Since 2007, Meredith Gran has charted the complicated lives of Brooklynites Eve and Hanna in “Octopus Pie,”. Filled with fully-formed characters, Gran has been just as interested in exploring the struggles of being in your twenties as she is at making jokes and crafting absurd stories. In recent years, the strip has not only changed in color and shape, it’s matured alongside the characters, resulting in an emotional and very natural journey.
At last year’s Small Press Expo, Gran received the 2014 Ignatz Award for Outstanding Story for her “Octopus Pie” story arc “Brownout Biscuit.” Additionally, BOOM! Studios is currently publishing a new “Adventure Time” miniseries that she wrote, “Marceline Gone Adrift.” After returning from Denmark, where she taught a comics workshop, she spoke with CBR News about the way the strip, its characters and her process have changed over the years.
CBR News: “Octopus Pie” has gone through a few changes over the years. The storylines have tended to be less comedic and more dramatic than in past years. Was this something that you were conscious of? Is this something that you were building towards?
Meredith Gran: I think, as the story has progressed and the characters have aged, the stakes have gotten higher. Eve’s crappy job is now a drain on her life. Marigold’s fragile emotional state is spurring big changes. Hanna’s silly drug habit is an existential crisis. As they’ve gotten older, life problems have replaced the sitcom aspect. I think this has been a necessary change for me, to bring the comic along as I edge into new stages of life.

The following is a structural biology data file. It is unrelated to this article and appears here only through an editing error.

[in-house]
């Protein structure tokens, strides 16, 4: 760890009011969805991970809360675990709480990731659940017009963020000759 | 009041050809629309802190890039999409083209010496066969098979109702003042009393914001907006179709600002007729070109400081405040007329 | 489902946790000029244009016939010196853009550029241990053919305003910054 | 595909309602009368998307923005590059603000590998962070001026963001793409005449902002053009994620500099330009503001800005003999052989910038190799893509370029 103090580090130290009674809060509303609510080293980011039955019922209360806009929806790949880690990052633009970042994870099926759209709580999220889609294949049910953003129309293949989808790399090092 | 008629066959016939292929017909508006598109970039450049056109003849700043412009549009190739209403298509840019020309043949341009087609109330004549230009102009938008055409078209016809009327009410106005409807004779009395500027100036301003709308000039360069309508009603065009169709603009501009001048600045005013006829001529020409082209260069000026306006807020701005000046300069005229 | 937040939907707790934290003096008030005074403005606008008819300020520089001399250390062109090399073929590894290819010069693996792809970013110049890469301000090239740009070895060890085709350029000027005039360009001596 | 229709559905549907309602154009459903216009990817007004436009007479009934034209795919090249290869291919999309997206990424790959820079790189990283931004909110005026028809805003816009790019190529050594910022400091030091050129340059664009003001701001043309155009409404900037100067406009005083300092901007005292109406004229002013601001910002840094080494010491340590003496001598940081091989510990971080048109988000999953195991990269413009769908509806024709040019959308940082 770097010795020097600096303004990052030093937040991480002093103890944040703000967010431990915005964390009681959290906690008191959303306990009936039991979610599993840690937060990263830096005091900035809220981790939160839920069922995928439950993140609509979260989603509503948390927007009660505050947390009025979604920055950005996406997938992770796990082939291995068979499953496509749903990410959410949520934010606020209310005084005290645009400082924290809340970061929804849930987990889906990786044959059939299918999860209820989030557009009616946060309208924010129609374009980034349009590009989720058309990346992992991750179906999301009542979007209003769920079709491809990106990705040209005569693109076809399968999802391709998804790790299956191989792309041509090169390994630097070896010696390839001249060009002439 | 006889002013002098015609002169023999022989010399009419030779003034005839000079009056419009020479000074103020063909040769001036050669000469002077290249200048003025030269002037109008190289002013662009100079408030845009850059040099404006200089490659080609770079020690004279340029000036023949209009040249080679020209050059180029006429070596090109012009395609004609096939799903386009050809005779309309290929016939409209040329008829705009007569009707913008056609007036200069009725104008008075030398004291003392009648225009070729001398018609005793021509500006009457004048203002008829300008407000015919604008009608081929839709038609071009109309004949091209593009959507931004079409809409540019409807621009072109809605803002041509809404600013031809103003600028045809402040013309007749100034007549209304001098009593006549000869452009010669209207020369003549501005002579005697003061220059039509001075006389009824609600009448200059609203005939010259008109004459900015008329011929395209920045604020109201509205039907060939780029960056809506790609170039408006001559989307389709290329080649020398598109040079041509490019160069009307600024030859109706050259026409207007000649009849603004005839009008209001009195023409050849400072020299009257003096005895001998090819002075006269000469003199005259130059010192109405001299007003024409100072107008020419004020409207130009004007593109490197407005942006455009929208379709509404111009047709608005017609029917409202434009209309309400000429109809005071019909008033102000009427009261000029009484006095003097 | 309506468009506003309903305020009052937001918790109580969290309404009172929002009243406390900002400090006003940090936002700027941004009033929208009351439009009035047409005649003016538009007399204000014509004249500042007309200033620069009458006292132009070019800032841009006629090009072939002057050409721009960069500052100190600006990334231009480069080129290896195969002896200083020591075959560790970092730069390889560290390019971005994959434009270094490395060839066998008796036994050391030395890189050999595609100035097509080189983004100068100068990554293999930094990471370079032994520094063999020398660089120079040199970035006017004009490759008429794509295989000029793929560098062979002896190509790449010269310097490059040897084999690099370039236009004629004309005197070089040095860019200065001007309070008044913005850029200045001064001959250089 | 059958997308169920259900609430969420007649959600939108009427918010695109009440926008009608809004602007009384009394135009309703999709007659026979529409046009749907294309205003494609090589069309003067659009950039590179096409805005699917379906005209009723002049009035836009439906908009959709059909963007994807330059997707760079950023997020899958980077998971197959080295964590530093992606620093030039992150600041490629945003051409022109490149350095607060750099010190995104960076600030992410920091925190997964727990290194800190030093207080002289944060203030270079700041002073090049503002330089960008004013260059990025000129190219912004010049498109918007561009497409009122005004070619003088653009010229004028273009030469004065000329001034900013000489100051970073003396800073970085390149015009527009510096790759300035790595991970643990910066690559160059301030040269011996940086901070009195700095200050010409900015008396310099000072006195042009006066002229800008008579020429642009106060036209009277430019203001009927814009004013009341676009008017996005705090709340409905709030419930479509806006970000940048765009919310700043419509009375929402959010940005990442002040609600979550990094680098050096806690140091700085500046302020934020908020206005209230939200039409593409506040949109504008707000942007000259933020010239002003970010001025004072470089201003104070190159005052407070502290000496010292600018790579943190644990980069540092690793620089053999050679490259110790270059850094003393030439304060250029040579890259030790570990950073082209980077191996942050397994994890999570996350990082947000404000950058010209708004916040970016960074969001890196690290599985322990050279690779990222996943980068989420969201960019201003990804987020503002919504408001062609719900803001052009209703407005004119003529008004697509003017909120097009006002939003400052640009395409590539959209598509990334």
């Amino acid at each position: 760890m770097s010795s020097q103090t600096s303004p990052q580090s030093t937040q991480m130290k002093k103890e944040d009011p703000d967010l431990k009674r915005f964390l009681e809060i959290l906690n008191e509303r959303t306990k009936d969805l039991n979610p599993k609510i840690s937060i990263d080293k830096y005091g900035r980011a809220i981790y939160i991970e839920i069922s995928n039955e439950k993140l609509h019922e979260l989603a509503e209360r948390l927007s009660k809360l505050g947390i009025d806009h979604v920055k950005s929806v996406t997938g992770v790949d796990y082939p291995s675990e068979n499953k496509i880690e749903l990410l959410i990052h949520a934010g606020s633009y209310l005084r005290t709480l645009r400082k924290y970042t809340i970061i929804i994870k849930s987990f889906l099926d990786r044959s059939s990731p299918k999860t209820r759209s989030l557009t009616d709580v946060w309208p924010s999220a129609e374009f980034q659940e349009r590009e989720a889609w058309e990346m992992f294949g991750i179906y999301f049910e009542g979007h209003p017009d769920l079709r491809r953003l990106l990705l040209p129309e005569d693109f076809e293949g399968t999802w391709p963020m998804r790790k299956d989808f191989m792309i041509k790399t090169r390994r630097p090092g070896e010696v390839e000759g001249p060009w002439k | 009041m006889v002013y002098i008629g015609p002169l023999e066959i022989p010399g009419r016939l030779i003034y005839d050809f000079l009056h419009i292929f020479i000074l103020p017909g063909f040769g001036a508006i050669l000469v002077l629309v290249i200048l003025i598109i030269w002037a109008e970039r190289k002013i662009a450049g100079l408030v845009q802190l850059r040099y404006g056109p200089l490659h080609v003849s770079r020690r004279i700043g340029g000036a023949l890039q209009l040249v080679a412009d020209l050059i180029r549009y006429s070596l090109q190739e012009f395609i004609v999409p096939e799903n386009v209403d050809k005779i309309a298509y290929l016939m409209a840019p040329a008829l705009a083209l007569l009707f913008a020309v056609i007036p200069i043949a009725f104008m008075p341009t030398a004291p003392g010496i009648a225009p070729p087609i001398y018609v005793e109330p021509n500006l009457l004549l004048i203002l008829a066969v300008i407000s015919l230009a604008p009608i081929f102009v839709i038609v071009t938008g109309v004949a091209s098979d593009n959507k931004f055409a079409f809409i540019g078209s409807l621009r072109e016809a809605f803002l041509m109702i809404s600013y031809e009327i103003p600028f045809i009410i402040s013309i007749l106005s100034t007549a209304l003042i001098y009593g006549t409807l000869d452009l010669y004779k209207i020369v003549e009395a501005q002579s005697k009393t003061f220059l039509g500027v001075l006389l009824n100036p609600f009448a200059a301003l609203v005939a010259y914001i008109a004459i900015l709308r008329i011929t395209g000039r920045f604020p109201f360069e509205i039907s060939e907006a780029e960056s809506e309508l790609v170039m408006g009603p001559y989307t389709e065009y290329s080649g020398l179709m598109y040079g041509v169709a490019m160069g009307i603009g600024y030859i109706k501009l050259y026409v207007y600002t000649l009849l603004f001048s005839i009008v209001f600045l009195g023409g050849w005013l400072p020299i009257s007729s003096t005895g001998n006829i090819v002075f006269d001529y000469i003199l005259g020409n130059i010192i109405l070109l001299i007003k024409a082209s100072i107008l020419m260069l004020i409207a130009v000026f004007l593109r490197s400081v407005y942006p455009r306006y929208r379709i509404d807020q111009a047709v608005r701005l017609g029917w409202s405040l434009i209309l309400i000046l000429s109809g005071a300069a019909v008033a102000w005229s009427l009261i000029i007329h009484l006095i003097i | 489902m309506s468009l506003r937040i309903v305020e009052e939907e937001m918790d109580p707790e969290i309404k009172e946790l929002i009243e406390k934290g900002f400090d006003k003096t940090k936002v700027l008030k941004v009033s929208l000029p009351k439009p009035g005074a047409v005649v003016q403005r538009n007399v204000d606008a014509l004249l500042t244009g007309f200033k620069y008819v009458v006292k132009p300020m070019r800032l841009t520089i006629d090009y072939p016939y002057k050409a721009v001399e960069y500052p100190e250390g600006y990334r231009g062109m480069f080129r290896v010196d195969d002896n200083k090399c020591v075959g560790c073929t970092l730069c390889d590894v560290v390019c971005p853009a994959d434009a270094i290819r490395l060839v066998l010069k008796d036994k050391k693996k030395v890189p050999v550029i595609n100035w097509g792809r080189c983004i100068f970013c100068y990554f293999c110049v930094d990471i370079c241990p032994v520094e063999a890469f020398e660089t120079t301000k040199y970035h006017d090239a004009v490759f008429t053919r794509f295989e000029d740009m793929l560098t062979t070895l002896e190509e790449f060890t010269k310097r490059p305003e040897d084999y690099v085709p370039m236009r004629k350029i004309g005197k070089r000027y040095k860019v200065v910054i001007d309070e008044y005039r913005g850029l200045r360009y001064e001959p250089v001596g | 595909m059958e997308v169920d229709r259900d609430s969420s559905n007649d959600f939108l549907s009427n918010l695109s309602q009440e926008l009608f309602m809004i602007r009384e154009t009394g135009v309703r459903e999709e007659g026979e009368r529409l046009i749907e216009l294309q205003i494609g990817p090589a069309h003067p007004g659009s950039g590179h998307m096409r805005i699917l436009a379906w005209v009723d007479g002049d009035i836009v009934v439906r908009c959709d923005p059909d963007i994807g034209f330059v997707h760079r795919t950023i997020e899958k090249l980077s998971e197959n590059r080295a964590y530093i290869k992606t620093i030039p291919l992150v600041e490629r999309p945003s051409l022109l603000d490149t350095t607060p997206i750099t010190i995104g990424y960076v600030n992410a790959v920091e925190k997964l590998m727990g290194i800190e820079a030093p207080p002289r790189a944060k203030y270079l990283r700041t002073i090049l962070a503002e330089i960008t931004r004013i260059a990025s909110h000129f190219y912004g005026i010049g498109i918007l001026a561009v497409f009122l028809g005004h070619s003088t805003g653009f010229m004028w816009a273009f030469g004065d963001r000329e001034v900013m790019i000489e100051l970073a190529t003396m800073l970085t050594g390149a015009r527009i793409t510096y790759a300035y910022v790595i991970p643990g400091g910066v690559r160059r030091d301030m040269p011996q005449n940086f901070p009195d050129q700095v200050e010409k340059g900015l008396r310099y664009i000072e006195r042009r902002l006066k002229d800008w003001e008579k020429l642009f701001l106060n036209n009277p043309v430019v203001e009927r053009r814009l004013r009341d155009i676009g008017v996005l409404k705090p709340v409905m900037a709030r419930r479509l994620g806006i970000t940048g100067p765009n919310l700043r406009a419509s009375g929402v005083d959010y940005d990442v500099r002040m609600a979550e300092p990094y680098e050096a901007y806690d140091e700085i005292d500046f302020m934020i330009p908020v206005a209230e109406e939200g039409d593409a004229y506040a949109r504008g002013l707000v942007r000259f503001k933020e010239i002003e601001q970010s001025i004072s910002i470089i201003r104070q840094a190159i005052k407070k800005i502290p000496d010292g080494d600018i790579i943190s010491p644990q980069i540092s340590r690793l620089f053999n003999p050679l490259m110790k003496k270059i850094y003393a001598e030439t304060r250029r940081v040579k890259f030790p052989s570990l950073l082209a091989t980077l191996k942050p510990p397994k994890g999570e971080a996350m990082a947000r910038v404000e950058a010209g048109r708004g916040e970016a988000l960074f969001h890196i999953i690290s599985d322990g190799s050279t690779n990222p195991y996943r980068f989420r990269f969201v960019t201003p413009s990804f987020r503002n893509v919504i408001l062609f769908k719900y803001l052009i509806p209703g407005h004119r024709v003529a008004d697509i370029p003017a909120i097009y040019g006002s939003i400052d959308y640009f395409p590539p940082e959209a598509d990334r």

I guess it’s a permanent shift, but I’m hoping to make it funny where I can. At this point, I’m working toward the comic’s finale. There are still fun moments to be had, but it’s tough tying up loose ends without getting to the meat of the story — and the meat tends to be bloody.
The passage of time in comics is something that’s very flexible and it seems that everyone has their own approach. Do you think of them as aging? How much time has played out?
The characters are all still in their twenties, but they’re older. The way a person changes in their twenties is so dramatic, and I love to illustrate that, though I’d feel weird assigning specific years to it. The comic has probably taken place over four years.
Did changing the dimensions of the strip affect how you worked or how you thought about the page at all?
Yes, I went from a horizontal to vertical format in 2012 and have stayed there since. I’m much more comfortable with what you can reveal in a vertical page and how the action unfolds. In a horizontal page, it feels like the reader gives everything a once-over right away, and it’s harder to surprise them. The reader’s eye can’t drop down sharply even if the author wants it to. Horizontal also doesn’t lend itself to full-body shots as well. The long page is the standard for good reason.
I am curious about your experience with the crowdfunding platform Patreon. What has the response been like?
It has generated a substantial part of my income and eliminated the need to do emergency store sales or commissions to scrape together money. I’ve been able to hire a colorist and an assistant. It feels like I’m in a good rhythm with it, productively, drawing 10 pages per month.